how much light to hens need for egg-laying?

Discussion in 'Coop & Run - Design, Construction, & Maintenance' started by kslatta3382, Apr 9, 2009.

  1. kslatta3382

    kslatta3382 Out Of The Brooder

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  2. LynneP

    LynneP Chillin' With My Peeps

    What about roofing it with some PalRUF or some polycarbonate panel?
     
  3. calgal98

    calgal98 Chillin' With My Peeps

    It isn't about direct sunlight, more just light. The light works on a part of the brain. In winter it can be as simple as a small lightbulb. The tractor will have plenty of light as long as you don't cover the sides. I believe the hours are about 14 per egg laid. I used to use a timer to turn on the light in the morning and off at daylight. I compensated to make up for anything less than 14 hours. V.
     
  4. patandchickens

    patandchickens Flock Mistress

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    They don't need sunshine per se, just 14+ hrs of light (like, enough light for you to comfortably read the newspaper by).

    I don't know what this tractor looks like -- I am on dialup and have tried several times in the past to access that link and am not even going to *bother* this time [​IMG] -- but if it's just a tarp, most tarps allow light through, plus there is presumably an open part that is *not* tarped through which light would enter. It is not obvious that a tarped shelter on a tractor should affect laying.

    Make sure you are clear on the predatorproofness of this thing, though, and also not relying on a tarp for the chickens' sole protection from weather (even in a mild climate). Tarps rip or blow off.

    Good luck, have fun,

    Pat
     
  5. Ridgerunner

    Ridgerunner Chicken Obsessed

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    Chickens do not need a bright light to lay eggs. They need light for a long time. The standard I keep hearingis 14 hours of daylight a day, but I think that may be a little long as a minimum requirement. manyof us don't get 14 hours a day for much of the year. I think whether the length of day is decreasing or increasing also enters in to it.

    An Agricultural professor at the University of Arkansas who happens to breed chickens said all they need in a coop is the equivalent of one of those small christmas tree lights and the light is strong enough. it is the length they see light that counts.

    I'd be careful using clear or translucent panels on an enclosed coop to make sure you don't create a greenhouse that will cook the chickens. If you are building the coop I think I saw in your link and are using wire (hardware cloth for predator protection, I hope)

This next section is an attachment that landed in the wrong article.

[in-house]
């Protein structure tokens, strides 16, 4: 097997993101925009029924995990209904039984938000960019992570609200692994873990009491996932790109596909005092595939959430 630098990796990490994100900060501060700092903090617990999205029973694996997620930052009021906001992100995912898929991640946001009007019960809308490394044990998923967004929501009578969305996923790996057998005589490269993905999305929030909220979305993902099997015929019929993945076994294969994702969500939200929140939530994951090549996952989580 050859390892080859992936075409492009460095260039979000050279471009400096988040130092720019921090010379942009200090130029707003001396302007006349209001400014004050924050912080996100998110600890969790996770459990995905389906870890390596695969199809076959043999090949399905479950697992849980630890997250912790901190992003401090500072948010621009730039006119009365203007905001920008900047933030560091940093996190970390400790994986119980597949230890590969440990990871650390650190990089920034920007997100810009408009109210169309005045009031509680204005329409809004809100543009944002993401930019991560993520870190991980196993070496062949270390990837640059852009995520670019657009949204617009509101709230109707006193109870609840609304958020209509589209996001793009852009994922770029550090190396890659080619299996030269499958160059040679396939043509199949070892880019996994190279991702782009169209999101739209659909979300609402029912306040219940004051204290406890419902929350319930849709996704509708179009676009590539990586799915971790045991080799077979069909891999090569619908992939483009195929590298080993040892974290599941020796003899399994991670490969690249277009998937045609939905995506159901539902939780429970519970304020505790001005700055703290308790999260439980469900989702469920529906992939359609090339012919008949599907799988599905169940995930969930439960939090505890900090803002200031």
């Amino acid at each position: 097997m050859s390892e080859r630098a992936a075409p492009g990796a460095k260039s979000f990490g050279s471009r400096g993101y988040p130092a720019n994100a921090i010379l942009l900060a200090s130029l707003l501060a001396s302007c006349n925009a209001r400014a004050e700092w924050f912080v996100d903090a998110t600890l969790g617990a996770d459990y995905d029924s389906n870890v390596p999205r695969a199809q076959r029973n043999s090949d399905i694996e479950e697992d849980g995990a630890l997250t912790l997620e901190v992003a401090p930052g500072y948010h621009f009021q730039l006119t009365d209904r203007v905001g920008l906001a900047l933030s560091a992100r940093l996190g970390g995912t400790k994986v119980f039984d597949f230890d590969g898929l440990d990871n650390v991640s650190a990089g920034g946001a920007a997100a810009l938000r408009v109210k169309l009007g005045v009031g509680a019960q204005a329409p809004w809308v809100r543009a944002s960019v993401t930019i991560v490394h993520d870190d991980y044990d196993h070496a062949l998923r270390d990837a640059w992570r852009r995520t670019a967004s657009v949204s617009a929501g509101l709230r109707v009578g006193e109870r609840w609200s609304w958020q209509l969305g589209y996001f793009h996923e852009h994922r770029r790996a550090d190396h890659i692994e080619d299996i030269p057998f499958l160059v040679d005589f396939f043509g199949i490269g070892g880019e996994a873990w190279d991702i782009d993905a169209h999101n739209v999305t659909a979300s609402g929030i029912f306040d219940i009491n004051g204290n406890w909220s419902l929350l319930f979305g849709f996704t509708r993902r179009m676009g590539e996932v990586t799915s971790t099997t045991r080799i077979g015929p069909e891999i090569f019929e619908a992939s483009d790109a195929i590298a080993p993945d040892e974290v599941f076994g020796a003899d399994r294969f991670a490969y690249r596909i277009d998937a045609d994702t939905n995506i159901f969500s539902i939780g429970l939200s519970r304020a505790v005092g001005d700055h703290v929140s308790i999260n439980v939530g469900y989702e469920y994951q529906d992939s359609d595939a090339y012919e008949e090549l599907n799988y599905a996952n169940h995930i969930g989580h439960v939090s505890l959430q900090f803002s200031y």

you should be fine.
     
  6. kslatta3382

    kslatta3382 Out Of The Brooder

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    Thanks for all your help. I started building today and did decide to go for the tarp roof, with a nesting box/enclosed coop area and a run.

    I tested the predatorproofness of the tarp by throwing my cat (my cat is as fat and mean as any possum or raccoon that'll come around) on it, and it did fine. Its a 10mil tarp, so its pretty hefty.

    I am using the hardware cloth, though it was REALLY expensive. I wasn't expecting that. Maybe I'll put pictures up when I finish the tractor tomorrow.

    I think my chicks will be giving me more eggs than I know what to do with anyway, so I'm not so concerned about them not having exactly 14 hours of light a day.

    Thanks again for your advice!
     
  7. patandchickens

    patandchickens Flock Mistress

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    Quote:Um, no, sorry, a dog or raccoon (probably even a possum, if it wanted to) will go RIGHT through a tarp, honest. However if there is hardwarecloth behind that tarp (no areas of just tarp), you are fine.

    Good luck, have fun, post pics when you get it done b/c I'm curious to see this tractor that several people have mentioned but the link won't work for me [​IMG]

    Pat
     
  8. calgal98

    calgal98 Chillin' With My Peeps

  9. patandchickens

    patandchickens Flock Mistress

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    It's not a link problem, it's that I'm on dialup which gags at the page itself [​IMG]

    Pat
     
  10. kslatta3382

    kslatta3382 Out Of The Brooder

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    Ok, I worked on the tractor all day yesterday and today, and I've got it pretty much finished. I'm sure I'll need to modify it for security issues. Here are some pictures:

    These after yesterdays work. I've got most of the framing done, and the tarp roof that I'm second guessing finished.

    [​IMG]

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    Here's a picture from the work today, I've finished the coop area, and am installing the hardware cloth.

    [​IMG]

    And here's the finished product (Sort of.) I designed it to fit on my raised beds, like the "Garden Girl"'s. My tractor is significantly heavier than hers, but I think that makes it more secure. Plus, she uses 2 x 3 dimensional lumber? I've never seen that before.

    [​IMG]

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    I'm kinda proud of how it turned out, but security is still an issue. I think I'm going to leave a can of cat-food in there over the next couple of nights to see if I have a break in. I've heard that's a good way to test it.

    I still have awhile to get it perfected - my chicks are only a week and a half old! I thought I would spend five weeks or so working on this, and I finished it in two days! Now what do I do?
     

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